Japan’s Neolithic Age coincides with a long period of climatic warming that begins about 10,000 B.C. and causes sea levels to rise—separating the Japanese archipelago from the Asian continent. This epoch, known as Jomon, or “cord-marked,” takes its name from the distinctive vessels made during this time. Roughly contemporary with the civilizations of Mesopotamia, the Nile, and the Indus Valley, the Jomon is among the earliest pottery cultures of the world. The Jomon people rely on hunting, fishing, and food gathering for survival. They reside in pit dwellings arranged around a central open space, which are increasingly arranged in settled communities.
Japanese potters, who are thought to have been women, begin making cooking pots with pointed bases. Carbon-14 testing of the earliest known shards has yielded a production date of about 10,500 B.C., but because this date falls outside the known chronology of pottery development elsewhere in the world, such an early date is not generally accepted.
As a result of rising sea levels caused by postglacial warming, the occupants of the Japanese islands add marine and coastal resources—demonstrated by large amounts of seafood refuse deposited in shell mounds—to their established hunting and gathering activities.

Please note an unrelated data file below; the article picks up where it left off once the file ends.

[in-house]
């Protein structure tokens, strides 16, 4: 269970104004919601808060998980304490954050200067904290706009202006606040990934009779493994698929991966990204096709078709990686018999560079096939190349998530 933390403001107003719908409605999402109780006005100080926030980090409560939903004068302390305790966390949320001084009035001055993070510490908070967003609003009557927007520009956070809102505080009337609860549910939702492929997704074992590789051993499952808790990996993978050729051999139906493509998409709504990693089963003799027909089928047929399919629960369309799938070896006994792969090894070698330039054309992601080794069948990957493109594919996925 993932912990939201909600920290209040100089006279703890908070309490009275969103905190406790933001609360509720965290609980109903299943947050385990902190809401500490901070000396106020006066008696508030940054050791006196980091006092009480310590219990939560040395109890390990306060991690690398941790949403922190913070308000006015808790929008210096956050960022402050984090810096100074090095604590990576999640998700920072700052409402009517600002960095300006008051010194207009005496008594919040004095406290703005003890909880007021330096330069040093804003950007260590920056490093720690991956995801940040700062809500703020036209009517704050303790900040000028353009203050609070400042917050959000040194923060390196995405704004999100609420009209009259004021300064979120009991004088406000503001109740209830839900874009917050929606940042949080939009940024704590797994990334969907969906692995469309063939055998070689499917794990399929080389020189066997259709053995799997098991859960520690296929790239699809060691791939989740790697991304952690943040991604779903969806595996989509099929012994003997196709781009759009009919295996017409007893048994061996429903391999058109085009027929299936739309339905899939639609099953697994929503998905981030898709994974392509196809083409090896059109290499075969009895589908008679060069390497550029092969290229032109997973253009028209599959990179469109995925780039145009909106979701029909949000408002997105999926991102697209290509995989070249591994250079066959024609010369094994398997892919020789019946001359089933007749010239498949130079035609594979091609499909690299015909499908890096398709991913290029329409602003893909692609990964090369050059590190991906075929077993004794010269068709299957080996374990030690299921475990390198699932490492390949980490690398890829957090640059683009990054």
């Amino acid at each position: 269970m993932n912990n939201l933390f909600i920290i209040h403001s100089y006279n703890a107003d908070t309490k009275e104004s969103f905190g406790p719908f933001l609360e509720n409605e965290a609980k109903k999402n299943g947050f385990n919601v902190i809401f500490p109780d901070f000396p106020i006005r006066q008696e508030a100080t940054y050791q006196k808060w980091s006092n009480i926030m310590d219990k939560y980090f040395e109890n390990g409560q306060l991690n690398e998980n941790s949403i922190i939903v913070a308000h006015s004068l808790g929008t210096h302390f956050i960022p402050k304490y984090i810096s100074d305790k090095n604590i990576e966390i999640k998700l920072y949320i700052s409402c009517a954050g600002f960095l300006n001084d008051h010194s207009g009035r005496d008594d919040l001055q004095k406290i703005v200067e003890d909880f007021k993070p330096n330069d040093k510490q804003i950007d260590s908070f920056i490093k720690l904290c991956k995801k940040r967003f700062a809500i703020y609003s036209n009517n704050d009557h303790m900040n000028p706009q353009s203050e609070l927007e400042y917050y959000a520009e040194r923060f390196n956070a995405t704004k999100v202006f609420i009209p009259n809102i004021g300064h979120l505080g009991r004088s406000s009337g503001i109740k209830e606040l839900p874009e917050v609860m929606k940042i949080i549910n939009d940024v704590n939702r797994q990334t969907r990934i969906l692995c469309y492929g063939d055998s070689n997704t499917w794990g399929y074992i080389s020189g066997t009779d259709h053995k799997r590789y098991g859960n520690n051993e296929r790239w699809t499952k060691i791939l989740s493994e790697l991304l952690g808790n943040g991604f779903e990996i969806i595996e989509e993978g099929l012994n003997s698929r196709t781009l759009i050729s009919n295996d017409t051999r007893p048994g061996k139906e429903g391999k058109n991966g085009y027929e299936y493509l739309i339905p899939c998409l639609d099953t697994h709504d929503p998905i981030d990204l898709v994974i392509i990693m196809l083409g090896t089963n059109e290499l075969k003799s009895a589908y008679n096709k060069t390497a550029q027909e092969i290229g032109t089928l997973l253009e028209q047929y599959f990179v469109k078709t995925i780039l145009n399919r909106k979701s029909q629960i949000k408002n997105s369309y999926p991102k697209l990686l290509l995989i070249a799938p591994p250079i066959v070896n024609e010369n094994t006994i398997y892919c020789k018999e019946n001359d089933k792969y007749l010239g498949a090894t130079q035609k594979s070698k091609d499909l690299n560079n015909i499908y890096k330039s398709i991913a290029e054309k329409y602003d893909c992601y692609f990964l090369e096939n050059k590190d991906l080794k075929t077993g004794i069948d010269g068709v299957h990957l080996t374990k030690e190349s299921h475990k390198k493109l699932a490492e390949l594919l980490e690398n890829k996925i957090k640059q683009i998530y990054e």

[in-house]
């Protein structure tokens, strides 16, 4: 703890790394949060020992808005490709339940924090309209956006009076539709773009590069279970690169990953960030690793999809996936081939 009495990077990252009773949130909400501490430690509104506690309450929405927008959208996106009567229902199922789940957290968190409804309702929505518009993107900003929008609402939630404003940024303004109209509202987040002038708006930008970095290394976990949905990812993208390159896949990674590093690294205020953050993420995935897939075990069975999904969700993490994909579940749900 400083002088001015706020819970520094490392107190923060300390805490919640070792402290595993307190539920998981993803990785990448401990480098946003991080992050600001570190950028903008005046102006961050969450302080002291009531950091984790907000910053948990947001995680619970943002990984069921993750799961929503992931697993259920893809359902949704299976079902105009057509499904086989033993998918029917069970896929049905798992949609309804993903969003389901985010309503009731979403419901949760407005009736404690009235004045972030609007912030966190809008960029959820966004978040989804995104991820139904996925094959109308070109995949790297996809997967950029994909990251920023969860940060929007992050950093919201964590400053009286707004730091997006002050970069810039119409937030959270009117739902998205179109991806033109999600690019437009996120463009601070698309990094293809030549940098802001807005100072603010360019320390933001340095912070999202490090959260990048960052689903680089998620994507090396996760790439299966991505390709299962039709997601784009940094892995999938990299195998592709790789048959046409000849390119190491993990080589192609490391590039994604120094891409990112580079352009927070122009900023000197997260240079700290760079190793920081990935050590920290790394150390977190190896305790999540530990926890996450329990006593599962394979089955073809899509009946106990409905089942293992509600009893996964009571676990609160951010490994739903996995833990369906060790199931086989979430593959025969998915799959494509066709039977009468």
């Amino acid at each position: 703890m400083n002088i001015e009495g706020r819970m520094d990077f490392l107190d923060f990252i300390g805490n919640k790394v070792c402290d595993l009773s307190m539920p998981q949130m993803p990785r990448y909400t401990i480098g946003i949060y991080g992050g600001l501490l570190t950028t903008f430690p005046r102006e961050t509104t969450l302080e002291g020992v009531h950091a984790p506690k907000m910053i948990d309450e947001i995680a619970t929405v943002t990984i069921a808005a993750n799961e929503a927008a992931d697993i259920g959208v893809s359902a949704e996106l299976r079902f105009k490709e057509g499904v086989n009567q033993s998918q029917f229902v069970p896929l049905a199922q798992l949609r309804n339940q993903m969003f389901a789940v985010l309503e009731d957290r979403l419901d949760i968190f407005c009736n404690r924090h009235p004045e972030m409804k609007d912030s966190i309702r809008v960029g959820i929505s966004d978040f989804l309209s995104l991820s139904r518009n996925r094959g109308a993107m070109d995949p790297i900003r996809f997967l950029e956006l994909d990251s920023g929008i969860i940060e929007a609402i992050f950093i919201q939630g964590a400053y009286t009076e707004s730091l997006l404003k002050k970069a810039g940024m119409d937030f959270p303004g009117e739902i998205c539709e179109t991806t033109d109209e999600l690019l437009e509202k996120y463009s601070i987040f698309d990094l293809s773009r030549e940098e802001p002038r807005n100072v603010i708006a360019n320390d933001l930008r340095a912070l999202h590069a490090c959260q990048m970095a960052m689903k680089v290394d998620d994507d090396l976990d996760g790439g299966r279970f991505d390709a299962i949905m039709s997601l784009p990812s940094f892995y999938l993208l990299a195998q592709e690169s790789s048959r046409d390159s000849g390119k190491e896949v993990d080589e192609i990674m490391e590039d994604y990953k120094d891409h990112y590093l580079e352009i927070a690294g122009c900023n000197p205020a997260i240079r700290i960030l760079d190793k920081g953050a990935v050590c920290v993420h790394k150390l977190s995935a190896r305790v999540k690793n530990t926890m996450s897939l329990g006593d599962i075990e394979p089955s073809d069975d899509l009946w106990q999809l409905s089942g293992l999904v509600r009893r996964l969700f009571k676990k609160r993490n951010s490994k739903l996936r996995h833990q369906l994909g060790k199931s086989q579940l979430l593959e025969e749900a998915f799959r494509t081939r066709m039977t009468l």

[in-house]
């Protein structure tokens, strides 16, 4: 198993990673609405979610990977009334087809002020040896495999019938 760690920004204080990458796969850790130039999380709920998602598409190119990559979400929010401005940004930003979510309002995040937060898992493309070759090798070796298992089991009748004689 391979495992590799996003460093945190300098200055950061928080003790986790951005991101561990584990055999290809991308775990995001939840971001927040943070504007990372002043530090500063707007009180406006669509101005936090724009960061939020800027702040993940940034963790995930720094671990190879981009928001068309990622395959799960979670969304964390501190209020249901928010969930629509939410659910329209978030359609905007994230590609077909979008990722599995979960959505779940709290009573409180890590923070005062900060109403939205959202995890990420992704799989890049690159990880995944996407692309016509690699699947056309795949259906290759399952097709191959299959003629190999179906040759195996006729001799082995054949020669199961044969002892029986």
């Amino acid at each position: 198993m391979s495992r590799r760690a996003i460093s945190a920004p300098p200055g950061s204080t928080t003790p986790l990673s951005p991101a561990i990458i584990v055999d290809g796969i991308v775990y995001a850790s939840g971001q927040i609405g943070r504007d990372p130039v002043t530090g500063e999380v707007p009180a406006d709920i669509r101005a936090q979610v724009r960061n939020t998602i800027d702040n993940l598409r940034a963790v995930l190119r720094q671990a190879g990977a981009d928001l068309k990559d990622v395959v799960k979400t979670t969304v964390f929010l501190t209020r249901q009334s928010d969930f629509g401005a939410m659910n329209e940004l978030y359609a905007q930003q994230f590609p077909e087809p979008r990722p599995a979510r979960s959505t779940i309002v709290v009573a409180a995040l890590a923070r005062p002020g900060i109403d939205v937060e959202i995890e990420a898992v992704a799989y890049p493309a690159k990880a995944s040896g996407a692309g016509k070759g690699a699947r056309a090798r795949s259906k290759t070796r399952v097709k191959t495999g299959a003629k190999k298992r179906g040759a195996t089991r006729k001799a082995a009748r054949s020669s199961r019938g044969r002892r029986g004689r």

Based on current archaeological evidence, Japanese potters begin around this time to decorate pottery cooking vessels, made using the coiling method and probably fired in open bonfires at approximately 600–900ºC, by pressing strands of plant fibers against the still-damp surface. These ornamental “cord-markings” (jomon) are the origin of this culture’s name and were used in addition to the decorative methods of relief appliqué, rouletting, incising, indenting, and scraping.
During this time people begin to live in pithouses clustered together in small groups and to use stone awls, scrapers, and axes, mulberry bark for clothes, and pits for storage. Clear cultural differences exist between the inhabitants of different parts of the islands.
Potters in the Kanto region begin to produce cooking pots with distinctive flame-shaped rims (ka’en shiki), which are among the most exuberant ancient ceramics known. This type of ware, the production of which peaked during the Middle Jomon, is thought to have been made for preparing food at special religious ceremonies.
“Japan, 8000–2000 B.C.” In Heilbrunn Timeline of Art History. New York: The Metropolitan Museum of Art, 2000–. http://www.metmuseum.org/toah/ht/?period=02®ion=eaj (October 2000)